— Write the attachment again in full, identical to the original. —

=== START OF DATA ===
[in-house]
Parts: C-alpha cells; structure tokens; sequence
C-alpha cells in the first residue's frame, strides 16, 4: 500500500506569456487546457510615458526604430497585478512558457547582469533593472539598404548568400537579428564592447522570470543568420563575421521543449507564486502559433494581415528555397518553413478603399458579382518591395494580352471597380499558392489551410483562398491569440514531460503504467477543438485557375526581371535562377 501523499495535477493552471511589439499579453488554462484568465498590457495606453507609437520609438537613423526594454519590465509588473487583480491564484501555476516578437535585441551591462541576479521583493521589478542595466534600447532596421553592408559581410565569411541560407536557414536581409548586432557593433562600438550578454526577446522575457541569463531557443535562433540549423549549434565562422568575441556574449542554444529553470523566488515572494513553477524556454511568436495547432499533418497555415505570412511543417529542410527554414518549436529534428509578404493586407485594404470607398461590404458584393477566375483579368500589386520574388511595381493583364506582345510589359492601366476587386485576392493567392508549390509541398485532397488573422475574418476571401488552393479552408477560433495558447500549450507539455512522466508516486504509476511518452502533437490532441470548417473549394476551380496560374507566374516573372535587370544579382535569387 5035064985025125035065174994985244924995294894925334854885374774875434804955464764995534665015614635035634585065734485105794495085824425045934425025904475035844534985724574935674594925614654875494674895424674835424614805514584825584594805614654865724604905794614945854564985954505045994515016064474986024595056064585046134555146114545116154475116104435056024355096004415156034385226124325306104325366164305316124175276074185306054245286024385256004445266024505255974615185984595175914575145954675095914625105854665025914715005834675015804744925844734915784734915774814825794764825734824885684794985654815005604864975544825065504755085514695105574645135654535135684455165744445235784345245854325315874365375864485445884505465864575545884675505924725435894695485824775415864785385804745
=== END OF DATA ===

[in-house]
Parts: C-alpha cells; structure tokens; sequence
C-alpha cells in the first residue's frame, strides 16, 4: 500500500506569456487546457510615458526604430497585478512558457547582469533593472539598404548568400537579428564592447522570470543568420563575421521543449507564486502559433494581415528555397518553413478603399458579382518591395494580352471597380499558392489551410483562398491569440514531460503504467477543438485557375526581371535562377 501523499495535477493552471511589439499579453488554462484568465498590457495606453507609437520609438537613423526594454519590465509588473487583480491564484501555476516578437535585441551591462541576479521583493521589478542595466534600447532596421553592408559581410565569411541560407536557414536581409548586432557593433562600438550578454526577446522575457541569463531557443535562433540549423549549434565562422568575441556574449542554444529553470523566488515572494513553477524556454511568436495547432499533418497555415505570412511543417529542410527554414518549436529534428509578404493586407485594404470607398461590404458584393477566375483579368500589386520574388511595381493583364506582345510589359492601366476587386485576392493567392508549390509541398485532397488573422475574418476571401488552393479552408477560433495558447500549450507539455512522466508516486504509476511518452502533437490532441470548417473549394476551380496560374507566374516573372535587370544579382535569387 5035064985025125035065174994985244924995294894925334854885374774875434804955464764995534665015614635035634585065734485105794495085824425045934425025904475035844534985724574935674594925614654875494674895424674835424614805514584825584594805614654865724604905794614945854564985954505045994515016064474986024595056064585046134555146114545116154475116104435056024355096004415156034385226124325306104325366164305316124175276074185306054245286024385256004445266024505255974615185984595175914575145954675095914625105854665025914715005834675015804744925844734915784734915774814825794764825734824885684794985654815005604864975544825065504755085514695105574645135654535135684455165744445235784345245854325315874365375864485445884505465864575545884675505924725435894695485824775415864785385804745